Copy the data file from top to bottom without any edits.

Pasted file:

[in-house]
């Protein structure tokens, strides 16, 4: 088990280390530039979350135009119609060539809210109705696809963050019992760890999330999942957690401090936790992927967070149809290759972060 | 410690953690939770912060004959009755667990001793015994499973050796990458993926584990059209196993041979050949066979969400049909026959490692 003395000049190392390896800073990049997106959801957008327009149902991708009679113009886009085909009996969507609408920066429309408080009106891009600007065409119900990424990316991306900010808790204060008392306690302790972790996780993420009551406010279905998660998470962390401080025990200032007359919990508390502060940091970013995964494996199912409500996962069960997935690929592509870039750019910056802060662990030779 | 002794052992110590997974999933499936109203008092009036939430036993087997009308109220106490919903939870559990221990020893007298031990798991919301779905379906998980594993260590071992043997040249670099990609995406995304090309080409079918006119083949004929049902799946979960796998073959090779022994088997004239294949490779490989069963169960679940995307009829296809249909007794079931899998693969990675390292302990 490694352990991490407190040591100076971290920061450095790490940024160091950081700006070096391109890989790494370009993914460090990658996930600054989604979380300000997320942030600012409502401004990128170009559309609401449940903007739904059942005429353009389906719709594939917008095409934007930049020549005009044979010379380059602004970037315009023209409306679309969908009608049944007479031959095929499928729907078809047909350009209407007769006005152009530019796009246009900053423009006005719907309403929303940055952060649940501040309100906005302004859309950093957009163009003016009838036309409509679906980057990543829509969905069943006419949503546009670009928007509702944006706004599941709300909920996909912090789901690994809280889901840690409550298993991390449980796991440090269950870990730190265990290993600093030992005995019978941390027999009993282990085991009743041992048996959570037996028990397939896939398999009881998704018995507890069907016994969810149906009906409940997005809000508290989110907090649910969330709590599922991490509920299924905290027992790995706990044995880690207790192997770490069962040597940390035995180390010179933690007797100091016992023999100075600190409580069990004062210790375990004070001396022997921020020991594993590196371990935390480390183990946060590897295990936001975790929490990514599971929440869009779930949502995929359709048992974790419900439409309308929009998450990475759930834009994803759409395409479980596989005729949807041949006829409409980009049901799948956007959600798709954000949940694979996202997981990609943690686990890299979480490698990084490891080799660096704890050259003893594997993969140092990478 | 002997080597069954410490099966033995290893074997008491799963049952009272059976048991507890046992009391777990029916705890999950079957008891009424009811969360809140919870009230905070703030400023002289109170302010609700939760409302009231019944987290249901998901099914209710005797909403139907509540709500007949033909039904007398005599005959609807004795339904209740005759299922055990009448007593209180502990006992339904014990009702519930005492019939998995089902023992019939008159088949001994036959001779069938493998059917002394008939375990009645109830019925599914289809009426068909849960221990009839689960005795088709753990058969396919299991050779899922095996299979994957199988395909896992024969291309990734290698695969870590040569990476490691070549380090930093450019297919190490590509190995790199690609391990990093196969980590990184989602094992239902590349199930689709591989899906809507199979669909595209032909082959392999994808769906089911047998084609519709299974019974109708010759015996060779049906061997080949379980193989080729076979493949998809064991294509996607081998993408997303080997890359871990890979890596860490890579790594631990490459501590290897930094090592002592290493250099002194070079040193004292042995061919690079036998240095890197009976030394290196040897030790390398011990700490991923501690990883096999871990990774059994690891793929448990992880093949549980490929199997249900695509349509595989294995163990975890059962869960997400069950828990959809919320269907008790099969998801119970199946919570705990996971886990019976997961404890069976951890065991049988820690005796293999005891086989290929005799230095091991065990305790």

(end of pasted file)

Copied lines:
[in-house]
């Protein structure tokens, strides 16, 4: 088990280390530039979350135009119609060539809210109705696809963050019992760890999330999942957690401090936790992927967070149809290759972060 | 410690953690939770912060004959009755667990001793015994499973050796990458993926584990059209196993041979050949066979969400049909026959490692 003395000049190392390896800073990049997106959801957008327009149902991708009679113009886009085909009996969507609408920066429309408080009106891009600007065409119900990424990316991306900010808790204060008392306690302790972790996780993420009551406010279905998660998470962390401080025990200032007359919990508390502060940091970013995964494996199912409500996962069960997935690929592509870039750019910056802060662990030779 | 002794052992110590997974999933499936109203008092009036939430036993087997009308109220106490919903939870559990221990020893007298031990798991919301779905379906998980594993260590071992043997040249670099990609995406995304090309080409079918006119083949004929049902799946979960796998073959090779022994088997004239294949490779490989069963169960679940995307009829296809249909007794079931899998693969990675390292302990 490694352990991490407190040591100076971290920061450095790490940024160091950081700006070096391109890989790494370009993914460090990658996930600054989604979380300000997320942030600012409502401004990128170009559309609401449940903007739904059942005429353009389906719709594939917008095409934007930049020549005009044979010379380059602004970037315009023209409306679309969908009608049944007479031959095929499928729907078809047909350009209407007769006005152009530019796009246009900053423009006005719907309403929303940055952060649940501040309100906005302004859309950093957009163009003016009838036309409509679906980057990543829509969905069943006419949503546009670009928007509702944006706004599941709300909920996909912090789901690994809280889901840690409550298993991390449980796991440090269950870990730190265990290993600093030992005995019978941390027999009993282990085991009743041992048996959570037996028990397939896939398999009881998704018995507890069907016994969810149906009906409940997005809000508290989110907090649910969330709590599922991490509920299924905290027992790995706990044995880690207790192997770490069962040597940390035995180390010179933690007797100091016992023999100075600190409580069990004062210790375990004070001396022997921020020991594993590196371990935390480390183990946060590897295990936001975790929490990514599971929440869009779930949502995929359709048992974790419900439409309308929009998450990475759930834009994803759409395409479980596989005729949807041949006829409409980009049901799948956007959600798709954000949940694979996202997981990609943690686990890299979480490698990084490891080799660096704890050259003893594997993969140092990478 | 002997080597069954410490099966033995290893074997008491799963049952009272059976048991507890046992009391777990029916705890999950079957008891009424009811969360809140919870009230905070703030400023002289109170302010609700939760409302009231019944987290249901998901099914209710005797909403139907509540709500007949033909039904007398005599005959609807004795339904209740005759299922055990009448007593209180502990006992339904014990009702519930005492019939998995089902023992019939008159088949001994036959001779069938493998059917002394008939375990009645109830019925599914289809009426068909849960221990009839689960005795088709753990058969396919299991050779899922095996299979994957199988395909896992024969291309990734290698695969870590040569990476490691070549380090930093450019297919190490590509190995790199690609391990990093196969980590990184989602094992239902590349199930689709591989899906809507199979669909595209032909082959392999994808769906089911047998084609519709299974019974109708010759015996060779049906061997080949379980193989080729076979493949998809064991294509996607081998993408997303080997890359871990890979890596860490890579790594631990490459501590290897930094090592002592290493250099002194070079040193004292042995061919690079036998240095890197009976030394290196040897030790390398011990700490991923501690990883096999871990990774059994690891793929448990992880093949549980490929199997249900695509349509595989294995163990975890059962869960997400069950828990959809919320269907008790099969998801119970199946919570705990996971886990019976997961404890069976951890065991049988820690005796293999005891086989290929005799230095091991065990305790």